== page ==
Stack Overflow is a community of 4.7 million programmers, just like you, helping each other.

Join them; it only takes a minute:

Sign up
Join the Stack Overflow community to:
  1. Ask programming questions
  2. Answer and help your peers
  3. Get recognized for your expertise

Today we have documentation and code implementation in the same file:

# @returns <String> A combined string
def say :this :that
   return "#{this} "{that}"

I have never seen unit testing in the same file like:

# @if_insert "good", "morning"
# @should_return "good morning"
# @returns <String> A combined string
def say :this :that
   return "#{this} "{that}"

I think all these three parts are better to be clustered at one place (but with better syntax than the above quick examples)

Isn't it better not divide the unit testing from the actual code implementation? I don't see any benefit doing so, just like we are not separating documentations from code implementations.

share|improve this question
up vote 4 down vote accepted

There are plenty of languages which allow tests to be embedded with the code. D, Cobra and Clojure come to mind.

The main problem with this is that unit tests test units of behavior, and a unit of behavior does not necessarily correspond to a unit of code. In other words, a unit test may only test half of a method, or two methods. Where do you attach that test?

Here is a stupid example of some Cobra code demonstrating language-integrated documentation, contracts and tests:

def sqrt(i as number) as number
    square root of i
        i >= 0
        result == i*i
        result >= 0
        assert sqrt(4) == 2
        # Imagine Newton-Raphson or something like that here ...
share|improve this answer

Python has a very nice implementation which allows unit tests to be interspersed with documentation, called doctest.

Clojure also allows tests to be included in the source files by adding it to the function metadata:

  ^{:doc "mymax [xs+] gets the maximum value in xs using > "
  :test (fn []
          (assert (= 42  (mymax 2 42 5 4))))
  :user/comment "this is the best fn ever!"}
 ([x] x)
 ([x y] (if (> x y) x y))
 ([x y & more]
   (reduce mymax (mymax x y) more)))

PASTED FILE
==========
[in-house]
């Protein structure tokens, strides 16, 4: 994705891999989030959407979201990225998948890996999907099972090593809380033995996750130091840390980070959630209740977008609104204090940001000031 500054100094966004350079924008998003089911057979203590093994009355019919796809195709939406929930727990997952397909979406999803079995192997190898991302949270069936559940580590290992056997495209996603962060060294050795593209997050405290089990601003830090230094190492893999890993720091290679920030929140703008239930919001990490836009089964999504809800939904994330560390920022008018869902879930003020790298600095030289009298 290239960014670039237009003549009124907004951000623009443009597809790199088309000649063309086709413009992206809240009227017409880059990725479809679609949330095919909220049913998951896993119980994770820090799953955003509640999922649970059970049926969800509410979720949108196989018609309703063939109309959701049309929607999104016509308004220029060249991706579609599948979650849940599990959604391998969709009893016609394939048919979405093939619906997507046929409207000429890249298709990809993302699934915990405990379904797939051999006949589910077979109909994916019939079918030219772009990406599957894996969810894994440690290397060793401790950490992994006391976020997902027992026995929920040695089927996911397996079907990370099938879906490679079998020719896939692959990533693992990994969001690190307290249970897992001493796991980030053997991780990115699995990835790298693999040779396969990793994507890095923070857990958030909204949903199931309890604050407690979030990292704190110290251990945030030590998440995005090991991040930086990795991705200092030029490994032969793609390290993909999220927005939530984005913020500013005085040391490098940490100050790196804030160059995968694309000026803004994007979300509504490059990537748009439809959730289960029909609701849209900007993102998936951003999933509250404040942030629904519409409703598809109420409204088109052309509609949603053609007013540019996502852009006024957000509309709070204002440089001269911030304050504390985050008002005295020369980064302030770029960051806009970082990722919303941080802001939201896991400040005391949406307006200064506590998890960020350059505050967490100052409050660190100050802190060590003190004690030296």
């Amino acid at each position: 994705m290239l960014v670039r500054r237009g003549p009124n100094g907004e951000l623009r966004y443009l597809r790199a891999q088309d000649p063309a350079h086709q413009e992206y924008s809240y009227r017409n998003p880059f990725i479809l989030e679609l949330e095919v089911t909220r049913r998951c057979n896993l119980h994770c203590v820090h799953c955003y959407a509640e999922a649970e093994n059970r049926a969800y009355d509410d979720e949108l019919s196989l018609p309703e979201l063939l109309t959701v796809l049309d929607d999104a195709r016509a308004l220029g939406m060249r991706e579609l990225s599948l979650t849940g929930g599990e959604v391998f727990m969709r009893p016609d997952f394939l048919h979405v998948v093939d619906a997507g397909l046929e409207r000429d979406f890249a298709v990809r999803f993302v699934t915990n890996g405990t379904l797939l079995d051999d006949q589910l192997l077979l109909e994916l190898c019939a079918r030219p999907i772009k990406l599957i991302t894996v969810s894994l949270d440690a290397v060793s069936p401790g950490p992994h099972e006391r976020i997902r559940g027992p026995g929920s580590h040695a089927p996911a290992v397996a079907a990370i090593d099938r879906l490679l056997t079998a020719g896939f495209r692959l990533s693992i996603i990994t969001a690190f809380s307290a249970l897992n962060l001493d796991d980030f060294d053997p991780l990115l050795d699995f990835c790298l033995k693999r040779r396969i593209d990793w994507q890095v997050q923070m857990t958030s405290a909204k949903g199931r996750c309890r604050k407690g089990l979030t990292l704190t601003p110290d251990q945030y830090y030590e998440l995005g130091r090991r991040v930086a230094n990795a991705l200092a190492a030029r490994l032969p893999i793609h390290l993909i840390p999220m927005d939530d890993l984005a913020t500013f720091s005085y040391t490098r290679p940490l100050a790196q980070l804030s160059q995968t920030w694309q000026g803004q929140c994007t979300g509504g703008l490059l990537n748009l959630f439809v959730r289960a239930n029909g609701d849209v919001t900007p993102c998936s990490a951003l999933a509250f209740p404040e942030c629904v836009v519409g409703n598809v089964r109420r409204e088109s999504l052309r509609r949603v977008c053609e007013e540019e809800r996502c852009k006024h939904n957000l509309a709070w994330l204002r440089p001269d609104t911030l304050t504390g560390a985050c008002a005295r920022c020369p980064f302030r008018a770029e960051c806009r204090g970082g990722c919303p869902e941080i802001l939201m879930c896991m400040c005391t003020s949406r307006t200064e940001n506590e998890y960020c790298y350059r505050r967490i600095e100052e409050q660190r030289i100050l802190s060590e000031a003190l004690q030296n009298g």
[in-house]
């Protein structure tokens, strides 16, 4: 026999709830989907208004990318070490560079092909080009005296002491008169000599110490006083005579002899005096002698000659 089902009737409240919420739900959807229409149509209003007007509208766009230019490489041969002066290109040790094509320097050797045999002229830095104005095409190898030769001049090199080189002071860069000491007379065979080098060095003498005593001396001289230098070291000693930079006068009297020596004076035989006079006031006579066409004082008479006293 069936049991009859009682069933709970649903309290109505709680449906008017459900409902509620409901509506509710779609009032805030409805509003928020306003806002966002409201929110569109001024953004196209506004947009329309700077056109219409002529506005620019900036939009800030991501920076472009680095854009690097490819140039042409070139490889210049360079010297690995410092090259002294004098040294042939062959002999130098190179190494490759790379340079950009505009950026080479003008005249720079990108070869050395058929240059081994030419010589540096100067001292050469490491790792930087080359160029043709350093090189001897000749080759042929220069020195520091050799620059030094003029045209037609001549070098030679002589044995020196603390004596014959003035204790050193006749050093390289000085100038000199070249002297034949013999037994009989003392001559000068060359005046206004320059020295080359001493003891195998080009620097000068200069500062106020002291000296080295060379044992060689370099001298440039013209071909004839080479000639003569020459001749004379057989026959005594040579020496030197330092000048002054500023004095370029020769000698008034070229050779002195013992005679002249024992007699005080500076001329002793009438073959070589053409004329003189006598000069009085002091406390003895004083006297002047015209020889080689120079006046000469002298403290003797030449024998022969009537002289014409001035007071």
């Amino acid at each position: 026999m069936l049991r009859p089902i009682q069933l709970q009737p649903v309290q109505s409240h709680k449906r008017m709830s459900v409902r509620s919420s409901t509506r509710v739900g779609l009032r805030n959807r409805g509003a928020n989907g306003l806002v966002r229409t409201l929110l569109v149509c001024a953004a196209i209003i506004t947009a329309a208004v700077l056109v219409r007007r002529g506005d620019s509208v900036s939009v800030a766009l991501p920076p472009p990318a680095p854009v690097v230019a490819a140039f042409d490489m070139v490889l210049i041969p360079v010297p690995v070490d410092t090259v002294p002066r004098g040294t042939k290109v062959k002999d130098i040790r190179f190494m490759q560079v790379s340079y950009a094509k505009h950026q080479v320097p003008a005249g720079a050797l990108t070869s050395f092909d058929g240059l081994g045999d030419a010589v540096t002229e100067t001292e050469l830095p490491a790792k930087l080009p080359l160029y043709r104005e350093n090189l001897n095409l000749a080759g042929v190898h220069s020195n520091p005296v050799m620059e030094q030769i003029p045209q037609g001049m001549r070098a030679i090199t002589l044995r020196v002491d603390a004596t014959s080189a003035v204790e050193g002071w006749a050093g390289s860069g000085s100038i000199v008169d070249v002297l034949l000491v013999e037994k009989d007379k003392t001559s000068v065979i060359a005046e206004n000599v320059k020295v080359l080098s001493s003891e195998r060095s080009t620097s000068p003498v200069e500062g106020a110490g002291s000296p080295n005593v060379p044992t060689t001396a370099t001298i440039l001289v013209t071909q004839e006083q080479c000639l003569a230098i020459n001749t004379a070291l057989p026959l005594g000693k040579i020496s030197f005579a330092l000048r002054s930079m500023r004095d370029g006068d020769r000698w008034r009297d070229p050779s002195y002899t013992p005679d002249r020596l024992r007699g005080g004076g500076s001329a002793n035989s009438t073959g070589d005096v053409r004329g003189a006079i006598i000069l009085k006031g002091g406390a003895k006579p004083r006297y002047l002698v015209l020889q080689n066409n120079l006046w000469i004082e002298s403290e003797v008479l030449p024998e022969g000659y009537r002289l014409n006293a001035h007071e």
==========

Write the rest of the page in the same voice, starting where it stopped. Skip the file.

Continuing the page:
Personally I find that adding lots of test code in the production hinders readability. When tests become real logic more than simple calls then I prefer them to be separated

share|improve this answer

I think there's an important reason for separating test and implementation into separate files - we think better that way.

More precisely, we're better at writing tests that are real, independent and readable specifications when they are separate from the code. I don't think anyone can write the tests and not keep casting their eyes immediately to the code.

I'm not saying that unit tests should be written in isolation from the code, but I think there's a necessary separation.

I also hate introducing noise and a good unit test suit is going to create a lot more code than the code it is testing, which will make the core code harder to read for understanding. With a comprehensive suite, reading is not a linear experience but more of a hypertext or a graph - following from the tests back to the code to see what is being tested, and vice versa. Once you lose a one-one mapping between a code method and the test method(s) you need to separate them.

I suggest you read Doctest Considered Harmful.

share|improve this answer
I do agree that doctests really only work for very simple functions, but I still think the concept still has potential. – TM. Oct 4 '10 at 1:13
I put doctests in the same category as Literate Programming - it felt like it should work and I find it a really attractive concept but maybe the tools just aren't there yet. For example, what if we went beyond just the simple folding of Visual Studio at present, adding the ability to tag sections and fold and reveal things based on tags, not just one at a time. As an occasion tool developer and keen observer of them for over twenty years, I find the glacial pace of reform depressing :-( – Andy Dent Oct 4 '10 at 3:21

Your Answer


By posting your answer, you agree to the privacy policy and terms of service.

Not the answer you're looking for? Browse other questions tagged or ask your own question.